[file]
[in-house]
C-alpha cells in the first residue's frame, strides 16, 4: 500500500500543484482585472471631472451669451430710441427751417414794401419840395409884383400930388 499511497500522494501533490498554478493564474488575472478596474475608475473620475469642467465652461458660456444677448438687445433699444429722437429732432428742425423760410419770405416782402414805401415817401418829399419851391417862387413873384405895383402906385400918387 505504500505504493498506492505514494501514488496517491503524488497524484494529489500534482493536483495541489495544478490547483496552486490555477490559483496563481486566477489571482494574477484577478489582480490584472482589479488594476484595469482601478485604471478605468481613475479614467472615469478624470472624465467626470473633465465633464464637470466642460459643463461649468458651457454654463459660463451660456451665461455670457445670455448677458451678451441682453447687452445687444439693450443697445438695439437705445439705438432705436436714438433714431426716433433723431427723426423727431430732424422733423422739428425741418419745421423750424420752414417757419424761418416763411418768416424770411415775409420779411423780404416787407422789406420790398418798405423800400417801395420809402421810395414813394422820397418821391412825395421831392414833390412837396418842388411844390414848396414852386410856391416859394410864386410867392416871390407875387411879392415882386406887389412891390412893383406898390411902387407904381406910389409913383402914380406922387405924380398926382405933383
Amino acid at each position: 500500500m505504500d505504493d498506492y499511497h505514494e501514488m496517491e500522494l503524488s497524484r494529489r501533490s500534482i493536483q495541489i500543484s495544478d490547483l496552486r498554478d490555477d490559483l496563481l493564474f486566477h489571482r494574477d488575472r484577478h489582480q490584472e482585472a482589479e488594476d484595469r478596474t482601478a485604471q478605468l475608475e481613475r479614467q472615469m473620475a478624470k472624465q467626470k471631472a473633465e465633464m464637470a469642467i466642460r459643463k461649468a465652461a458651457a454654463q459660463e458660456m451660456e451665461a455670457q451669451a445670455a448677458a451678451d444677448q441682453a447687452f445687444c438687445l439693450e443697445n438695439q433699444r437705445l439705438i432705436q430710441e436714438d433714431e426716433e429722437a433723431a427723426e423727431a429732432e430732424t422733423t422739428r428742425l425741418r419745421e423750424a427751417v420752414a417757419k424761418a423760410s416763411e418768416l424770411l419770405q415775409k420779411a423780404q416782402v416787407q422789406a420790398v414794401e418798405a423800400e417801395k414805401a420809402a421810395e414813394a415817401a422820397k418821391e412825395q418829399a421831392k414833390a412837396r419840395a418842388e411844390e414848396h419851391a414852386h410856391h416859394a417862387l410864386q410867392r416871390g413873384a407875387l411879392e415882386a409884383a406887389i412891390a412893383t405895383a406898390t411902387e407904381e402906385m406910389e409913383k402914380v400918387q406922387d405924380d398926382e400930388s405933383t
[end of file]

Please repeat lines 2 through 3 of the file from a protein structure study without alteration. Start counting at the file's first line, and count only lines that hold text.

C-alpha cells in the first residue's frame, strides 16, 4: 500500500500543484482585472471631472451669451430710441427751417414794401419840395409884383400930388 499511497500522494501533490498554478493564474488575472478596474475608475473620475469642467465652461458660456444677448438687445433699444429722437429732432428742425423760410419770405416782402414805401415817401418829399419851391417862387413873384405895383402906385400918387 505504500505504493498506492505514494501514488496517491503524488497524484494529489500534482493536483495541489495544478490547483496552486490555477490559483496563481486566477489571482494574477484577478489582480490584472482589479488594476484595469482601478485604471478605468481613475479614467472615469478624470472624465467626470473633465465633464464637470466642460459643463461649468458651457454654463459660463451660456451665461455670457445670455448677458451678451441682453447687452445687444439693450443697445438695439437705445439705438432705436436714438433714431426716433433723431427723426423727431430732424422733423422739428425741418419745421423750424420752414417757419424761418416763411418768416424770411415775409420779411423780404416787407422789406420790398418798405423800400417801395420809402421810395414813394422820397418821391412825395421831392414833390412837396418842388411844390414848396414852386410856391416859394410864386410867392416871390407875387411879392415882386406887389412891390412893383406898390411902387407904381406910389409913383402914380406922387405924380398926382405933383
Amino acid at each position: 500500500m505504500d505504493d498506492y499511497h505514494e501514488m496517491e500522494l503524488s497524484r494529489r501533490s500534482i493536483q495541489i500543484s495544478d490547483l496552486r498554478d490555477d490559483l496563481l493564474f486566477h489571482r494574477d488575472r484577478h489582480q490584472e482585472a482589479e488594476d484595469r478596474t482601478a485604471q478605468l475608475e481613475r479614467q472615469m473620475a478624470k472624465q467626470k471631472a473633465e465633464m464637470a469642467i466642460r459643463k461649468a465652461a458651457a454654463q459660463e458660456m451660456e451665461a455670457q451669451a445670455a448677458a451678451d444677448q441682453a447687452f445687444c438687445l439693450e443697445n438695439q433699444r437705445l439705438i432705436q430710441e436714438d433714431e426716433e429722437a433723431a427723426e423727431a429732432e430732424t422733423t422739428r428742425l425741418r419745421e423750424a427751417v420752414a417757419k424761418a423760410s416763411e418768416l424770411l419770405q415775409k420779411a423780404q416782402v416787407q422789406a420790398v414794401e418798405a423800400e417801395k414805401a420809402a421810395e414813394a415817401a422820397k418821391e412825395q418829399a421831392k414833390a412837396r419840395a418842388e411844390e414848396h419851391a414852386h410856391h416859394a417862387l410864386q410867392r416871390g413873384a407875387l411879392e415882386a409884383a406887389i412891390a412893383t405895383a406898390t411902387e407904381e402906385m406910389e409913383k402914380v400918387q406922387d405924380d398926382e400930388s405933383t